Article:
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Resistances In A Whole Body

The overall resistance to flow through the entire systemic circulation is called the total peripheral resistance. Because the systemic organs are generally arranged in parallel, the vascular resistance of each organ contributes to the total peripheral resistance according to the following  parallel resistance equation:

Screen Shot 2015-07-08 at 10.51.03 PMAccording to the parallel vascular model, the TPR must always be less than that of any of the elements in the network (organ1, organ2, …, organn).


Compliance of Vassels

As indicated earlier, arteries and veins contribute only a small portion to the overall resistance to flow through a vascular bed. Therefore, changes in their diameters have no significant effect on the blood flow through systemic organs. The elastic behavior of arteries and veins is however every important to overall cardiovascular function because they can act as reservoirs and substantial amounts of blood can be stored in them.

Arteries or veins behave more like balloons with one pressure throughout rather than as resistive pipes with a flow-related pressure difference from end to end. Thus, we often think of an “arterial compartment” and a “venous compartment,” each with an internal pressure that is related to the volume of blood within it at any instant and how elastic its walls are.

The elastic nature of a vascular region is characterized by a parameter called compliance that describes how much its volume changes (ΔV) in response to a given change in distending pressure (ΔP): C = ΔV/ΔP. Distending pressure is the difference between the internal and external pressures on the vascular walls. The volume-pressure curves for the systemic arterial and venous compartments are shown in Figure 6-8. It is immediately apparent from the disparate slopes of the curve in this figure that the elastic properties of arteries and veins are very different. For the arterial compartment, the ΔV/ΔP measured near a normal operating pressure of 100 mm Hg indicates a compliance of approximately 2 mL/mm Hg. By contrast, the venous pool has a compliance of more than 100 mL/mm Hg near its normal operating pressure of 5 to 10 mm Hg.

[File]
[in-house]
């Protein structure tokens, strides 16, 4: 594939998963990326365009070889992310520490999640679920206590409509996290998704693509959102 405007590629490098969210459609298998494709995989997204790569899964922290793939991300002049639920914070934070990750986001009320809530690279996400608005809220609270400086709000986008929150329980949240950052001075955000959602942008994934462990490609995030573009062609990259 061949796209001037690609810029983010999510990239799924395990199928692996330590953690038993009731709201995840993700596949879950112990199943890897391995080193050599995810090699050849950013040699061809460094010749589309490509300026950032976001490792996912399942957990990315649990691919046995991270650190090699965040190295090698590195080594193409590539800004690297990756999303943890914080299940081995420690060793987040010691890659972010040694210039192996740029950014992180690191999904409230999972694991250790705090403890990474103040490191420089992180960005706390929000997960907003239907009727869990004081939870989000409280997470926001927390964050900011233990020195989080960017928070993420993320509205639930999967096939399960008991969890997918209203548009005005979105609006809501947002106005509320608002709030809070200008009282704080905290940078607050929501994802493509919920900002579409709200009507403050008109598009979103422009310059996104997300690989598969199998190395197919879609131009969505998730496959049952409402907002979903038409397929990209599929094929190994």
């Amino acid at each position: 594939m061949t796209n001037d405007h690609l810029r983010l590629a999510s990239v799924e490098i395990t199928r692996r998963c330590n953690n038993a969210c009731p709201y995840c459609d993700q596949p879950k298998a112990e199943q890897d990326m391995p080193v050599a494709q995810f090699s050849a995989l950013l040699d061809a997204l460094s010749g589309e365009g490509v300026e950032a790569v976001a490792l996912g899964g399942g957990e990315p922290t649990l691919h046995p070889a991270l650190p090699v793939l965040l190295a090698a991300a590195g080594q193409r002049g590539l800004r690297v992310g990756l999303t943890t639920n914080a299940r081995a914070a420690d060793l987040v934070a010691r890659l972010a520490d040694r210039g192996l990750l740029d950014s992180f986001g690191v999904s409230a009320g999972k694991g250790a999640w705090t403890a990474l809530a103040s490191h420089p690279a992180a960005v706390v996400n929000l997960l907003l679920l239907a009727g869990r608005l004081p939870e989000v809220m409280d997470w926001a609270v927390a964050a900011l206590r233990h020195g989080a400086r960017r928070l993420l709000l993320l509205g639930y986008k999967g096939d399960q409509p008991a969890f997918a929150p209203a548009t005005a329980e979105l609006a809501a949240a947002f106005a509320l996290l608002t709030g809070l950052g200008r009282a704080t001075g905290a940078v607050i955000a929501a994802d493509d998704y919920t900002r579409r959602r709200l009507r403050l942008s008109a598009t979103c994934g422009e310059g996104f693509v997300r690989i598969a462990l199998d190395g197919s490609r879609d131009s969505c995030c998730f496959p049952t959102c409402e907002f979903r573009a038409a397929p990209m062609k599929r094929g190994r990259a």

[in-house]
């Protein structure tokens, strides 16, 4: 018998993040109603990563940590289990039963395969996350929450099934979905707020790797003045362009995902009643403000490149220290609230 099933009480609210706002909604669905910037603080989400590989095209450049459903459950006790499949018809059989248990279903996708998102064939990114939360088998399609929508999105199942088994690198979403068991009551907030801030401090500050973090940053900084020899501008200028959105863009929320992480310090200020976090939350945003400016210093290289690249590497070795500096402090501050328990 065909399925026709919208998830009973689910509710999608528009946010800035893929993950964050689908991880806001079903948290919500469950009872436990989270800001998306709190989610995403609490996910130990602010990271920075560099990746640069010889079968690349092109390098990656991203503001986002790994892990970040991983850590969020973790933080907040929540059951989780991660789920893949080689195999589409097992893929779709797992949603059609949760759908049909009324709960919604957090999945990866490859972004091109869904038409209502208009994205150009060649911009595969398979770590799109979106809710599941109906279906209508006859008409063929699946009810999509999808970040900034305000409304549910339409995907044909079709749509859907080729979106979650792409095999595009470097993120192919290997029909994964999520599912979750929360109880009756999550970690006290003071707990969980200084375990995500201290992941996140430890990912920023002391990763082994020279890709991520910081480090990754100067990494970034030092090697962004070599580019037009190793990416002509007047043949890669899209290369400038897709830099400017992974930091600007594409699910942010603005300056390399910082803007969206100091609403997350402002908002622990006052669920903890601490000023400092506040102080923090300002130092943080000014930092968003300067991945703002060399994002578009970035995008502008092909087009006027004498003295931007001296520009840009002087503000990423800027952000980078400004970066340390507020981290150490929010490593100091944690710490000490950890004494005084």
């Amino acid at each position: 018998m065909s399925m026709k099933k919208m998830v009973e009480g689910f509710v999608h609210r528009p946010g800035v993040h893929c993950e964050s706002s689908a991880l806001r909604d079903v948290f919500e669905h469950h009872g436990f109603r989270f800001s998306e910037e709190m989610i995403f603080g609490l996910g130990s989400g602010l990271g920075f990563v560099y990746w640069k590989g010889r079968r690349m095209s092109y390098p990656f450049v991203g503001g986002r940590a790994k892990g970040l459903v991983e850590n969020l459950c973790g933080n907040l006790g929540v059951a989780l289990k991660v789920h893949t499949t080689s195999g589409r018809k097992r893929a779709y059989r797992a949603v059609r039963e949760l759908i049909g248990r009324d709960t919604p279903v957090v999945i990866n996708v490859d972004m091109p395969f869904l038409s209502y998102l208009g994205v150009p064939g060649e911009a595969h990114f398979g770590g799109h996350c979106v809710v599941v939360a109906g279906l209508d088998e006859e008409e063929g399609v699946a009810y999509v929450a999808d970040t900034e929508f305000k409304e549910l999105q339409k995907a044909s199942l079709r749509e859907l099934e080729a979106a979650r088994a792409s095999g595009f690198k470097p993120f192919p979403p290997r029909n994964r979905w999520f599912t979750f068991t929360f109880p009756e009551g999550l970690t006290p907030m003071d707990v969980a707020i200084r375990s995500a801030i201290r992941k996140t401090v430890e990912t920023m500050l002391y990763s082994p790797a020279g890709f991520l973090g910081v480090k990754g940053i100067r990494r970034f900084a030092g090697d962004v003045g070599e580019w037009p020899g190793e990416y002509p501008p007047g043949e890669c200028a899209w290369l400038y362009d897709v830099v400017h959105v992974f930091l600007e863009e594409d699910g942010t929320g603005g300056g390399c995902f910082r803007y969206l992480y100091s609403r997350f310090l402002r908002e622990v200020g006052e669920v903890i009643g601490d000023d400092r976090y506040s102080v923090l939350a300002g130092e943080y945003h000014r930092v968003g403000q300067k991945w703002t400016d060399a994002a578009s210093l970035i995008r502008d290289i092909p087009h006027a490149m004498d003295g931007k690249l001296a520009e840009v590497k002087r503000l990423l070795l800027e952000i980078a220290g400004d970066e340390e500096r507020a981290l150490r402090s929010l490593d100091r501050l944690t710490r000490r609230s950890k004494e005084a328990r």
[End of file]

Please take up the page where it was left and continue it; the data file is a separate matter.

Besides, arterial compliance also decreases with increasing MAP. Otherwise, arterial compliance is a relatively stable parameter.
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Because veins are so compliant, even small changes in peripheral venous pressure can cause a significant amount of the circulation blood volume to shift into or out of the peripheral venous pool. Standing upright, for example, increases venous pressure in the lower extremities, distends the compliant veins, and promotes blood accumulation (pooling) in these vessels, as might be represented by as shift from point A to point B in Figure 6-8. Fortunately, this process can be counteracted by active venous constriction. The dashed line in Figure 6-8 shows the venous volume-pressure relationship that exists when veins are constricted by activation of venous smooth muscle. In constricted veins, volume may be normal (point C) or even below normal (point D) despite higher-than-normal venous pressure. Peripheral venous constriction tends to increase peripheral venous pressure and shift blood out of the peripheral venous compartment.


Mean Arterial Pressure

Mean arterial pressure is a critically important cardiovascular variable because it is the average effective pressure that drives blood through the systemic organs. One of the most fundamental equations of cardiovascular physiology is that which indicates how mean arterial pressure is related to cardiac output and total peripheral resistance: